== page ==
Iraqi oilfield target is raised and production should have significant ramping within 3 years

ExxonMobil and Royal Dutch Shell have raised their target for oil production from Iraq’s West Qurna-1 oilfield by about 22 per cent to more than 2.8 million barrels per day (bpd), a volume equal to the total output capacity of Abu Dhabi.

If all the oilfields for which Iraq has awarded contracts were developed according to plan, its production capacity could reach 13 million bpd “some time after 2017”, Mr Ciszuk calculated. That would exceed Saudi Arabia’s 12 billion bpd capacity to pump crude.

But most analysts predict the path of Iraqi oil development will be much slower than the ministry’s plans, not least because of construction bottlenecks. IHS Global forecasts a “best-case scenario” of 6 million bpd by 2020.

The adjustment follows extensive reservoir appraisal and surveying work on the oilfield in the year since the Iraqi oil ministry awarded a 20-year contract to the companies to develop the field, which is among the largest in the Middle East.

The resulting increase in estimated reserves at West Qurna contributed a large portion of the 24 per cent upward revision in Iraq’s total oil reserves to 143 billion barrels that the oil ministry announced in October. A reappraisal of reserves at another field, Zubair, contributed most of the rest.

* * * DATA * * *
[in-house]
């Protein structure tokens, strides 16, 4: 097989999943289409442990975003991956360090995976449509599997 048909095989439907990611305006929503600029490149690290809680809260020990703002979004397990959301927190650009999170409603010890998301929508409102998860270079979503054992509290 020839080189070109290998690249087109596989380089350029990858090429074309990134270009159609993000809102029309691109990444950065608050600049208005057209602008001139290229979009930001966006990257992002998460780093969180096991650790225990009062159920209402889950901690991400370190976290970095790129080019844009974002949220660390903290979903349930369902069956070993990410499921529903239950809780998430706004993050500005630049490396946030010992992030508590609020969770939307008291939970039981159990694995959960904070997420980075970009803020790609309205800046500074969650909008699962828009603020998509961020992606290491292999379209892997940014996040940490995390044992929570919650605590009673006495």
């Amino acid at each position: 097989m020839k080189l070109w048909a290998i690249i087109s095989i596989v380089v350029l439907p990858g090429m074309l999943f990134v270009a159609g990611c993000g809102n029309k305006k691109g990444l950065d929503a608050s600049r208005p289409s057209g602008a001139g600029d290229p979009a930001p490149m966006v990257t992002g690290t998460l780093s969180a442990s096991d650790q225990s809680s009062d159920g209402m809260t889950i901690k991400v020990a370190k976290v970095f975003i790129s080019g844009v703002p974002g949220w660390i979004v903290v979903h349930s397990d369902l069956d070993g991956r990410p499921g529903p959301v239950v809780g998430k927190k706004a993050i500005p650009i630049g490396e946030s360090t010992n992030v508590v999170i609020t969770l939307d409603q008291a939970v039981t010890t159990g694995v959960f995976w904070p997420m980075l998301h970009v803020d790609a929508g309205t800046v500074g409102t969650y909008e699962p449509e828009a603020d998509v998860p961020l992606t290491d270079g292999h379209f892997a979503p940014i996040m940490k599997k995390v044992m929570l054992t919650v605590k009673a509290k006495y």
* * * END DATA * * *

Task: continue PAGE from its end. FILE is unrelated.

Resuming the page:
Production from Iraq´s prized West Qurna Stage 1 oil field should more than triple to 750,000 barrels a day in three years time. The US State department report shows that so far Iraqi oil production has fallen about 100,000 barrels per day from the best levels of 2010. Oil production in November was 2.31 million barrels per day and exports were 1.79 million barrels per day. Exports were off 200,000 barrels per day from the best levels of 2010.

The credibility of the Iraqi oil ministry’s update has been improved by the companies’ decision to include additional West Qurna reserves in their work plan, said Mr Ciszuk. Analysts were initially sceptical about the revision, regarding it as premature.

However, further boosts to government estimates of total Iraqi oil reserves now seem likely as other international oil producers ramp up their work programmes.

“ExxonMobil and Shell are some of the first companies to show that what a lot of the industry suspected about the Iraqi upside oil reserve potential is indeed true,” said Mr Ciszuk. “Modern development and reservoir assessment techniques are able to firm up reserves at a much higher level than previously thought, while modern drilling and production technologies are able to produce from layers that Iraq’s national oil industry has not been able to reach.”

The West Qurna-1 field was estimated to contain about 13 billion barrels of oil reserves before ExxonMobil and Shell started their appraisal programme. The revised figure has not been disclosed.

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